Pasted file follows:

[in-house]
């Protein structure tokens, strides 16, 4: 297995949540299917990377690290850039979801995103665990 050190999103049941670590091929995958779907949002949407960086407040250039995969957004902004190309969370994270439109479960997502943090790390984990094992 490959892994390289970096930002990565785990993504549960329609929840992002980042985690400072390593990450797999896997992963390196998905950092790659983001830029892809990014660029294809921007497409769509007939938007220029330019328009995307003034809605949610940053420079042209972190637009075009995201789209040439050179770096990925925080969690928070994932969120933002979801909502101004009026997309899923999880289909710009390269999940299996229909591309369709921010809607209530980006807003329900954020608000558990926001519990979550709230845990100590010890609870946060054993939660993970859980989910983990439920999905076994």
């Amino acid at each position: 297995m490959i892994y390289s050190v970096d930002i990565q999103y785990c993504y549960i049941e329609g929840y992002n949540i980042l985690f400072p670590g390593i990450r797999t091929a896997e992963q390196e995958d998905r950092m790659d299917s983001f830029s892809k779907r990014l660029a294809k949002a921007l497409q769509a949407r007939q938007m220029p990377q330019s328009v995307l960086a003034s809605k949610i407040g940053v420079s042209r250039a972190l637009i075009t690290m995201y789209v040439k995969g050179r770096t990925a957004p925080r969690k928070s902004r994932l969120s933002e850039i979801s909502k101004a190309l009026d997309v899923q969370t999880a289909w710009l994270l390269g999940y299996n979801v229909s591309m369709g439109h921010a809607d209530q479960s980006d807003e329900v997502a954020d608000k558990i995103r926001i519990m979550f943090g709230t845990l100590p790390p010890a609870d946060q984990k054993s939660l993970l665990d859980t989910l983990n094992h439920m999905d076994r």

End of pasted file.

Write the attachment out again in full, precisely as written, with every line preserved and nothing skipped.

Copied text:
[in-house]
């Protein structure tokens, strides 16, 4: 297995949540299917990377690290850039979801995103665990 050190999103049941670590091929995958779907949002949407960086407040250039995969957004902004190309969370994270439109479960997502943090790390984990094992 490959892994390289970096930002990565785990993504549960329609929840992002980042985690400072390593990450797999896997992963390196998905950092790659983001830029892809990014660029294809921007497409769509007939938007220029330019328009995307003034809605949610940053420079042209972190637009075009995201789209040439050179770096990925925080969690928070994932969120933002979801909502101004009026997309899923999880289909710009390269999940299996229909591309369709921010809607209530980006807003329900954020608000558990926001519990979550709230845990100590010890609870946060054993939660993970859980989910983990439920999905076994």
């Amino acid at each position: 297995m490959i892994y390289s050190v970096d930002i990565q999103y785990c993504y549960i049941e329609g929840y992002n949540i980042l985690f400072p670590g390593i990450r797999t091929a896997e992963q390196e995958d998905r950092m790659d299917s983001f830029s892809k779907r990014l660029a294809k949002a921007l497409q769509a949407r007939q938007m220029p990377q330019s328009v995307l960086a003034s809605k949610i407040g940053v420079s042209r250039a972190l637009i075009t690290m995201y789209v040439k995969g050179r770096t990925a957004p925080r969690k928070s902004r994932l969120s933002e850039i979801s909502k101004a190309l009026d997309v899923q969370t999880a289909w710009l994270l390269g999940y299996n979801v229909s591309m369709g439109h921010a809607d209530q479960s980006d807003e329900v997502a954020d608000k558990i995103r926001i519990m979550f943090g709230t845990l100590p790390p010890a609870d946060q984990k054993s939660l993970l665990d859980t989910l983990n094992h439920m999905d076994r």